Smoke began billowing into the skies of northwestern Nevada in September, clouding the mountains, dimming the sun — and quashing residents’ hopes that they would be spared from wildfires and the awful air quality the blazes produce.
The lung-irritating particles were blowing in from burning forests in California and settling in Douglas County, Nevada, home to nearly 50,000 people, prompting warnings that air quality had reached hazardous levels.
Those levels meant the air was very unhealthy, bad enough to raise alarms about people’s immediate health care needs and questions about whether worsening pollution could result in long-term health issues. People could increasingly face such risks as climate change makes wildfires, drought, dust storms, and floods more frequent across the U.S. and the world.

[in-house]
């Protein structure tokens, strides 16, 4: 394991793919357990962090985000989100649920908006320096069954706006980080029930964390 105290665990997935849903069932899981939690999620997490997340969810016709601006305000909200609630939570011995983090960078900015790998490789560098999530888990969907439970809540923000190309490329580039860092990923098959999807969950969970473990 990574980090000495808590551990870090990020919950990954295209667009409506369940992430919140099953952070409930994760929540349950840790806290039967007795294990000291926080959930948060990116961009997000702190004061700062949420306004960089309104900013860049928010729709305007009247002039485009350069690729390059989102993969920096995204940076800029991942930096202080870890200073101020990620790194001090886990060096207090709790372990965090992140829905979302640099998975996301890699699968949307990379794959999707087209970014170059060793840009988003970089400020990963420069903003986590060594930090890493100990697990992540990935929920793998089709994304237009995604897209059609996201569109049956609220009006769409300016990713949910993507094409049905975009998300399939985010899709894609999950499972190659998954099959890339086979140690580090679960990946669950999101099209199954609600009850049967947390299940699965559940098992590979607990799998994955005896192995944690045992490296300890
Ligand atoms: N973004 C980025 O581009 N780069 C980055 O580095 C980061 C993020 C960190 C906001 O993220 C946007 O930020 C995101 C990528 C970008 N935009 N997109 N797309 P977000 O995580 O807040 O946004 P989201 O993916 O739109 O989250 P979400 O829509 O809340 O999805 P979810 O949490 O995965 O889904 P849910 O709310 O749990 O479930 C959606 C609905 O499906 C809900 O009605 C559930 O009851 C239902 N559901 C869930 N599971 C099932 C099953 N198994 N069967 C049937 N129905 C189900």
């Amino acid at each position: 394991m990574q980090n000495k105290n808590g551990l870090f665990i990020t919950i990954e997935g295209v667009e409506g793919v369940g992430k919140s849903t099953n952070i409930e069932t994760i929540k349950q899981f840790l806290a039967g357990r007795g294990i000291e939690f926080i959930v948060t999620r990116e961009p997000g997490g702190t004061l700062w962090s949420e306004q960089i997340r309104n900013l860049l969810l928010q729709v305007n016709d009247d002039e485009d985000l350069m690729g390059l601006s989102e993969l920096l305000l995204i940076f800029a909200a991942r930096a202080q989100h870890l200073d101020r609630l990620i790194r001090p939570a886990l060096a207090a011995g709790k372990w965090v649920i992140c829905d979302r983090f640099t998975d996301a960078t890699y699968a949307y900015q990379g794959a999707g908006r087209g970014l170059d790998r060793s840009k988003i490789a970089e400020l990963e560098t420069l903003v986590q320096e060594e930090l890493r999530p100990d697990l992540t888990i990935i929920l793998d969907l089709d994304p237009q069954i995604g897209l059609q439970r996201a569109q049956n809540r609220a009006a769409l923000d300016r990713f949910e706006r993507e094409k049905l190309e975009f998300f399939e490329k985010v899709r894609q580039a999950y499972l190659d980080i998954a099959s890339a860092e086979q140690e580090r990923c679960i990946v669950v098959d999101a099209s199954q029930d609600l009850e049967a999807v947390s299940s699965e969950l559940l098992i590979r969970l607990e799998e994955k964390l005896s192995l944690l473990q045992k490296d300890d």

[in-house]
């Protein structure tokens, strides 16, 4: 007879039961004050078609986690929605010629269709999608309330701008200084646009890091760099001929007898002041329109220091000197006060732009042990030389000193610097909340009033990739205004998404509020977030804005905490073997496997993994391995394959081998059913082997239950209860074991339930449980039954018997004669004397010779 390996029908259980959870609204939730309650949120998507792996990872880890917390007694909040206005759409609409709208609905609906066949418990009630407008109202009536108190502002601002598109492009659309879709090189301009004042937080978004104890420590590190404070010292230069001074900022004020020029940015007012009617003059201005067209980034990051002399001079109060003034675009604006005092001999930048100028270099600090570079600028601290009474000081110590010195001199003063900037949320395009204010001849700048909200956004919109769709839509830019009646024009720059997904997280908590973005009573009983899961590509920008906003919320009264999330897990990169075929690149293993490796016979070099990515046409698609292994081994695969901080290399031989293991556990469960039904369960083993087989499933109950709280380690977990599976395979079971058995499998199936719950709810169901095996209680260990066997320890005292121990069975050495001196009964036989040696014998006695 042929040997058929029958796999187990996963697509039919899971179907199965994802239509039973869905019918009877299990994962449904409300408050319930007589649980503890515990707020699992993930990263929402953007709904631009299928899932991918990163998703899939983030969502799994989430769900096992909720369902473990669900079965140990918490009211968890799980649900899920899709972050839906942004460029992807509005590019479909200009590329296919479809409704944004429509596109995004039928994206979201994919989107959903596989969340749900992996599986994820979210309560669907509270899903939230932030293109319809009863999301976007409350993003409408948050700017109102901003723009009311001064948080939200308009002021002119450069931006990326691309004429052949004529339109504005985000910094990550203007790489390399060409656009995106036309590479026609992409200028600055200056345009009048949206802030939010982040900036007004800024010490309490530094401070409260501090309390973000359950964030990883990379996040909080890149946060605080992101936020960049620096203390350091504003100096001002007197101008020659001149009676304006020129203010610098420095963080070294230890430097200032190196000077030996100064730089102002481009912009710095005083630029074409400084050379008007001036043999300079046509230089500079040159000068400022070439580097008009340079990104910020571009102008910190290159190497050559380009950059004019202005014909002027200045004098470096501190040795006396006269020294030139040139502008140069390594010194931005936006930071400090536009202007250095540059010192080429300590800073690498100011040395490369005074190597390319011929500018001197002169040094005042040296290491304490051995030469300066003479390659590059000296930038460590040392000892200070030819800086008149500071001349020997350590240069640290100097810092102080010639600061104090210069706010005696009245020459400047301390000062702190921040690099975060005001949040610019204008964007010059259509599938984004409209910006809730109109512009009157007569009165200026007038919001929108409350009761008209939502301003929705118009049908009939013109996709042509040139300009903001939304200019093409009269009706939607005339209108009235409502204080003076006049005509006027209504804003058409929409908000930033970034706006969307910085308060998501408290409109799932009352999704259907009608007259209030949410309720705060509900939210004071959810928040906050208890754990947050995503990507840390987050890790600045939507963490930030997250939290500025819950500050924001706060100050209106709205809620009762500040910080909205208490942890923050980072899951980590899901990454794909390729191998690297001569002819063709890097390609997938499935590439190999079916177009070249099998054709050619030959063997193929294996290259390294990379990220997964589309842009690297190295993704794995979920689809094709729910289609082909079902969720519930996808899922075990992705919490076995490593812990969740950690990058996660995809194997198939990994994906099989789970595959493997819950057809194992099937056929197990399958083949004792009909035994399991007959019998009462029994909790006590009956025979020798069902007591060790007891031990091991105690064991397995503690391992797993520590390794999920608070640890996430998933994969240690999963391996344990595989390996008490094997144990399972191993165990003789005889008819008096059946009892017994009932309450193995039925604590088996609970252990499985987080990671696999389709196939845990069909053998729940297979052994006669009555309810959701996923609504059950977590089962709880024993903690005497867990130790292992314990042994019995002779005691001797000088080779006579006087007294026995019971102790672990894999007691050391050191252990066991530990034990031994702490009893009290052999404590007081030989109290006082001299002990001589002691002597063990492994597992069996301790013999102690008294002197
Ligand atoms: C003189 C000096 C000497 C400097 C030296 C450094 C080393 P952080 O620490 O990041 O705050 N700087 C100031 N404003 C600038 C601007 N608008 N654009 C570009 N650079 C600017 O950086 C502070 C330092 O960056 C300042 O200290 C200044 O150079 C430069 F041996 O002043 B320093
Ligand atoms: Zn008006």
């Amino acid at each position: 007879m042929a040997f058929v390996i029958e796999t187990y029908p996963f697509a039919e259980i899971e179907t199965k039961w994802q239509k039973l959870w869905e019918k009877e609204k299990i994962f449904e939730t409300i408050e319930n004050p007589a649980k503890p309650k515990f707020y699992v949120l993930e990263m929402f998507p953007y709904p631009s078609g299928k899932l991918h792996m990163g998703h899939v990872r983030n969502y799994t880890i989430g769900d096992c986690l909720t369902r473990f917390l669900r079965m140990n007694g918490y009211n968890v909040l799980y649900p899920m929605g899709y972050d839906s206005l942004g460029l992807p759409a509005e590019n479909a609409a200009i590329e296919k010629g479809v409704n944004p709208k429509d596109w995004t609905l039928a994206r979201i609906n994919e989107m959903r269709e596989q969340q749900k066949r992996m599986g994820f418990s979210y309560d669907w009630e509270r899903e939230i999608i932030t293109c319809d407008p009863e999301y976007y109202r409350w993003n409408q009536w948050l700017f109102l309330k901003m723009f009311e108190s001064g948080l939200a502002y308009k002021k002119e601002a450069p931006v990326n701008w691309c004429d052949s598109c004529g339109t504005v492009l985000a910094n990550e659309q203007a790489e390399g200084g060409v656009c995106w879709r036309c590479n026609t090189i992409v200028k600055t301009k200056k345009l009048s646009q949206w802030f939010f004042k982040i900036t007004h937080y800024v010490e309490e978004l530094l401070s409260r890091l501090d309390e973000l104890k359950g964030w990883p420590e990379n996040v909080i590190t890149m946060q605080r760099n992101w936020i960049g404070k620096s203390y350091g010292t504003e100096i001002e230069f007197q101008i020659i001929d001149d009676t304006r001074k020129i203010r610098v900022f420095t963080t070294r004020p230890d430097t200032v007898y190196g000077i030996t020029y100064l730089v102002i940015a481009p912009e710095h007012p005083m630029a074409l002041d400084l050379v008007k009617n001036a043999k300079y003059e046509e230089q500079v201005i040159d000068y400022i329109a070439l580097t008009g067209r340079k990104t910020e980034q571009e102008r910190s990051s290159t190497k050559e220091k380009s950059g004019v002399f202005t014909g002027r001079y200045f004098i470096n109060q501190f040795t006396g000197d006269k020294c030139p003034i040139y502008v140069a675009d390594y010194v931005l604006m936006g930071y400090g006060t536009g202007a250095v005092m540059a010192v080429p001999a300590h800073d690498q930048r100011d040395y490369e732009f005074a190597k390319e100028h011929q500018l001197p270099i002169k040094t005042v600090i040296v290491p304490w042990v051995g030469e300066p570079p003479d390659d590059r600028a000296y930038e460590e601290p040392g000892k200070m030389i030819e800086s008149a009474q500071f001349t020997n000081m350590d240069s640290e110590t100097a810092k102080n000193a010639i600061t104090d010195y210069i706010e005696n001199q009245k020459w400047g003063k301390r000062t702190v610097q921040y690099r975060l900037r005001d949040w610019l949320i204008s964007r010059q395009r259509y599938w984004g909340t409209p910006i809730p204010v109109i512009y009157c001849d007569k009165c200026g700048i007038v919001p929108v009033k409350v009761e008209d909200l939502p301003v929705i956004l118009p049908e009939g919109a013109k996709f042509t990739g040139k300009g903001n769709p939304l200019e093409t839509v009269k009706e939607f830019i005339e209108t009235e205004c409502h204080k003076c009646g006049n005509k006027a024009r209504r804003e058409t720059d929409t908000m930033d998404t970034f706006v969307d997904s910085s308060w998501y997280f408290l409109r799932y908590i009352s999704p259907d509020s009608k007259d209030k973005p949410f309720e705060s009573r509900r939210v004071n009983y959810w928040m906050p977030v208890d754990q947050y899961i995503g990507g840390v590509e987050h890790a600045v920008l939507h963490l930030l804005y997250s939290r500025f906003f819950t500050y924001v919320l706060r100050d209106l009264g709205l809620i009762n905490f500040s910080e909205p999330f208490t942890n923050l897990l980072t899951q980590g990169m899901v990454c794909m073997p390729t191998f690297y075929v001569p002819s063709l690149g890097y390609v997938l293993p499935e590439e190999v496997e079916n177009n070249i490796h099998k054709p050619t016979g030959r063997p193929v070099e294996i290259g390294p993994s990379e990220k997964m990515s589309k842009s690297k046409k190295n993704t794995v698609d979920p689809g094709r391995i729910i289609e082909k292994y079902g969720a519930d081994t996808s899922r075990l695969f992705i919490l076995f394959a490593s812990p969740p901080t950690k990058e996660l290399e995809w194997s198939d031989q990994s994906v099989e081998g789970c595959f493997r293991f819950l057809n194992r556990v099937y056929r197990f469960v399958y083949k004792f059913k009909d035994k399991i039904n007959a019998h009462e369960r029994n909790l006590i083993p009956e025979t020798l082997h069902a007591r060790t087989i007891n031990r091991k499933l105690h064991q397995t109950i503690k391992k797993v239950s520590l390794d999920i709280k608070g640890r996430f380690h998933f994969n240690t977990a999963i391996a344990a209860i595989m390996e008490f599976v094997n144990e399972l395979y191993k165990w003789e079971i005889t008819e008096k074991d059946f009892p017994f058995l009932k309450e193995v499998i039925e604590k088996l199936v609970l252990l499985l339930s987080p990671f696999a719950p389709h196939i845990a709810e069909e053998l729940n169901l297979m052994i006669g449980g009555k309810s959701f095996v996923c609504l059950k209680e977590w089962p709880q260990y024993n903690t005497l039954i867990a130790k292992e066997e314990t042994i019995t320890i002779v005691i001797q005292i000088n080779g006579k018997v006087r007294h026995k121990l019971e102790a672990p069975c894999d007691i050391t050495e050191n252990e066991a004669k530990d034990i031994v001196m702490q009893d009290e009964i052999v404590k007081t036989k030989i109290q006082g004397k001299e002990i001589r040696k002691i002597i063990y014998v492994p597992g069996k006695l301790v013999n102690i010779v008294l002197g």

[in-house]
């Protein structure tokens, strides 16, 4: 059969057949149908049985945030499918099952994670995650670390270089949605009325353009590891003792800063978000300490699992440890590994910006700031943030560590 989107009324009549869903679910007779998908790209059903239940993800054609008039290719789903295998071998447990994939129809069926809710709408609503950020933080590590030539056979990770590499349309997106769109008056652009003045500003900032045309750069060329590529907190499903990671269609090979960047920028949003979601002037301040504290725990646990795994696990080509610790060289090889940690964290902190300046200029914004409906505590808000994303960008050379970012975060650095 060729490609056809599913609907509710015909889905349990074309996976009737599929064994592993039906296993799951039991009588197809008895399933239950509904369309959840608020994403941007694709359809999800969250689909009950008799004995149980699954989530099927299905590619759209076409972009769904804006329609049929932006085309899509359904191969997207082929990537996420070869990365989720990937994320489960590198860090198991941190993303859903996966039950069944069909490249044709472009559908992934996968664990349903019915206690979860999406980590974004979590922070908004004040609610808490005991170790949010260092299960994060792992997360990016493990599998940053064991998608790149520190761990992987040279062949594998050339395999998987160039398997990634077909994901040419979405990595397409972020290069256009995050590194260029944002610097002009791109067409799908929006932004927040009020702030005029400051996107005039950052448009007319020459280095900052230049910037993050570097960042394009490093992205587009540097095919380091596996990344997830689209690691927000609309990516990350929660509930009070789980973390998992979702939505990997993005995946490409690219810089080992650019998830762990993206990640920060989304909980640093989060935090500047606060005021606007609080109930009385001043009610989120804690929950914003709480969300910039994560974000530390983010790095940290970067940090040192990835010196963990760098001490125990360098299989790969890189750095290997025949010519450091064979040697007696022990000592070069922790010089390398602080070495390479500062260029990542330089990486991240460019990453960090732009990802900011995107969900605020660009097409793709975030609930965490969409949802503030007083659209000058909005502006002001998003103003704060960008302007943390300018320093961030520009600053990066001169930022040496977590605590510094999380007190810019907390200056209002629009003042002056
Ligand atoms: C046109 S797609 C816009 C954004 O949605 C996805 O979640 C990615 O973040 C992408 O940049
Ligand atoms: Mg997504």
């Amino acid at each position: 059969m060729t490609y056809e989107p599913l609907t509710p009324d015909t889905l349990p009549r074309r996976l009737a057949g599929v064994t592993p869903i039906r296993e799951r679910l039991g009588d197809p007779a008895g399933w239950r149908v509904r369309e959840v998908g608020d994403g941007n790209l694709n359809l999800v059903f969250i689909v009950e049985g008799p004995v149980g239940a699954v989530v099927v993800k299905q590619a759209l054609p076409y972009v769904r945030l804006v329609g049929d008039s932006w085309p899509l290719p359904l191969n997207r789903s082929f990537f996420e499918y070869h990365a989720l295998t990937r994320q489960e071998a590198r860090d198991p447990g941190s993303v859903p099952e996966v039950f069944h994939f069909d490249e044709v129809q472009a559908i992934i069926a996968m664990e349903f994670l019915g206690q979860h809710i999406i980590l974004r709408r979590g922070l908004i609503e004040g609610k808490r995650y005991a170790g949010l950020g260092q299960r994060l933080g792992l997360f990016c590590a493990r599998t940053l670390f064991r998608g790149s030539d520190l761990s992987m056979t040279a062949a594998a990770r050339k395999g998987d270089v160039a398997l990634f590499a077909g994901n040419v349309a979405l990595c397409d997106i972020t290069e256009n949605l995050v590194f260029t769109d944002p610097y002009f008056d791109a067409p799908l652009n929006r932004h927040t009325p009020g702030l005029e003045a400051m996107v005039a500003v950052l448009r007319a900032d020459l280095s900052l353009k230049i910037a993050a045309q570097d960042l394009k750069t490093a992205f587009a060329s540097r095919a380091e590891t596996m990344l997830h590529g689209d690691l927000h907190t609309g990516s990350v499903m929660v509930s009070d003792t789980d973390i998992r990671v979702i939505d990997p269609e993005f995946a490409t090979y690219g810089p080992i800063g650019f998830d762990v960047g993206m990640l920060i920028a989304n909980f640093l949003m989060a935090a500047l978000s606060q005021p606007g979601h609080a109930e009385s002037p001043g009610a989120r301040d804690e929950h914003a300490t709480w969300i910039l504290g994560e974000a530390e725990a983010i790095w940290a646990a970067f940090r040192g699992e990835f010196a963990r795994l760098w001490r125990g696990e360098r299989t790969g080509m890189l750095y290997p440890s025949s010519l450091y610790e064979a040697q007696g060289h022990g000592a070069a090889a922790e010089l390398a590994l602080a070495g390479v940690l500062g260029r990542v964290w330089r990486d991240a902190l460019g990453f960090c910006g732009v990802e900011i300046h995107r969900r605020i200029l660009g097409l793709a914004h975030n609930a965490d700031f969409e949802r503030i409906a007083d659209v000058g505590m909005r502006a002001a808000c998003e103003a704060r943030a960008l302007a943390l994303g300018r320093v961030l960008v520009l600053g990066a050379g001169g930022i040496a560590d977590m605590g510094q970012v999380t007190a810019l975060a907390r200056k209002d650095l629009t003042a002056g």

Some people simply feel powerless.
“There’s not much we could do about it,” said Serrell Smokey, chairman of the Washoe Tribe of Nevada and California. The tribe’s land straddles the border between California and Nevada near Lake Tahoe and extends into Douglas County, about 60 miles south of Reno.
Tribe members and other area residents are among millions of people nationwide who this year will experience poor air quality because of wildfires. In September, as smoke settled over Nevada, fire-related air quality alerts were dispatched in six other states: California, Idaho, Montana, Oregon, Washington, and Wyoming.
Yet, by one measure, people who live in Douglas County are better off than those in some other hard-hit areas. Douglas County residents must drive 30 minutes, on average, for medical care from lung specialists called pulmonologists. In other parts of the West and Upper Midwest, however, patients must drive an hour or more, according to data analyzed by GoodRx, a website that tracks prescription drug prices and conducts research.